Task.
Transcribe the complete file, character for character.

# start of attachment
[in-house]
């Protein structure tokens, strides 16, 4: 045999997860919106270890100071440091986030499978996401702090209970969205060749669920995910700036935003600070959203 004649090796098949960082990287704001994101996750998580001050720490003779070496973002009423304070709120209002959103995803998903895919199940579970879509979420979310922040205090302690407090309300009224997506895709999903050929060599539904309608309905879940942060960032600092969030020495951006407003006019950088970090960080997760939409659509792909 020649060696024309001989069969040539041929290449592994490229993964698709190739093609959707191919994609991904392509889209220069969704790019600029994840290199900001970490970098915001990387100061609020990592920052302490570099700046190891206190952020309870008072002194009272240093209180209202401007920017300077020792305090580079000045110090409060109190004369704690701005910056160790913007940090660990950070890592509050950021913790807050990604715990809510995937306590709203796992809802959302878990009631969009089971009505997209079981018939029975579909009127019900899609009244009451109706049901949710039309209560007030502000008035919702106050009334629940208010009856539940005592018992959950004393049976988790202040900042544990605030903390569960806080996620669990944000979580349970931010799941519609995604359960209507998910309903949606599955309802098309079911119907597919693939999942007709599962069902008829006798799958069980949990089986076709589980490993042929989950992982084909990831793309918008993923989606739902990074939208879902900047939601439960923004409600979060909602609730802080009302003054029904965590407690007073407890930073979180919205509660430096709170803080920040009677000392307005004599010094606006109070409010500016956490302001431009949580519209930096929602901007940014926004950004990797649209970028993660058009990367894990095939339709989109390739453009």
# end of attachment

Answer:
[in-house]
């Protein structure tokens, strides 16, 4: 045999997860919106270890100071440091986030499978996401702090209970969205060749669920995910700036935003600070959203 004649090796098949960082990287704001994101996750998580001050720490003779070496973002009423304070709120209002959103995803998903895919199940579970879509979420979310922040205090302690407090309300009224997506895709999903050929060599539904309608309905879940942060960032600092969030020495951006407003006019950088970090960080997760939409659509792909 020649060696024309001989069969040539041929290449592994490229993964698709190739093609959707191919994609991904392509889209220069969704790019600029994840290199900001970490970098915001990387100061609020990592920052302490570099700046190891206190952020309870008072002194009272240093209180209202401007920017300077020792305090580079000045110090409060109190004369704690701005910056160790913007940090660990950070890592509050950021913790807050990604715990809510995937306590709203796992809802959302878990009631969009089971009505997209079981018939029975579909009127019900899609009244009451109706049901949710039309209560007030502000008035919702106050009334629940208010009856539940005592018992959950004393049976988790202040900042544990605030903390569960806080996620669990944000979580349970931010799941519609995604359960209507998910309903949606599955309802098309079911119907597919693939999942007709599962069902008829006798799958069980949990089986076709589980490993042929989950992982084909990831793309918008993923989606739902990074939208879902900047939601439960923004409600979060909602609730802080009302003054029904965590407690007073407890930073979180919205509660430096709170803080920040009677000392307005004599010094606006109070409010500016956490302001431009949580519209930096929602901007940014926004950004990797649209970028993660058009990367894990095939339709989109390739453009």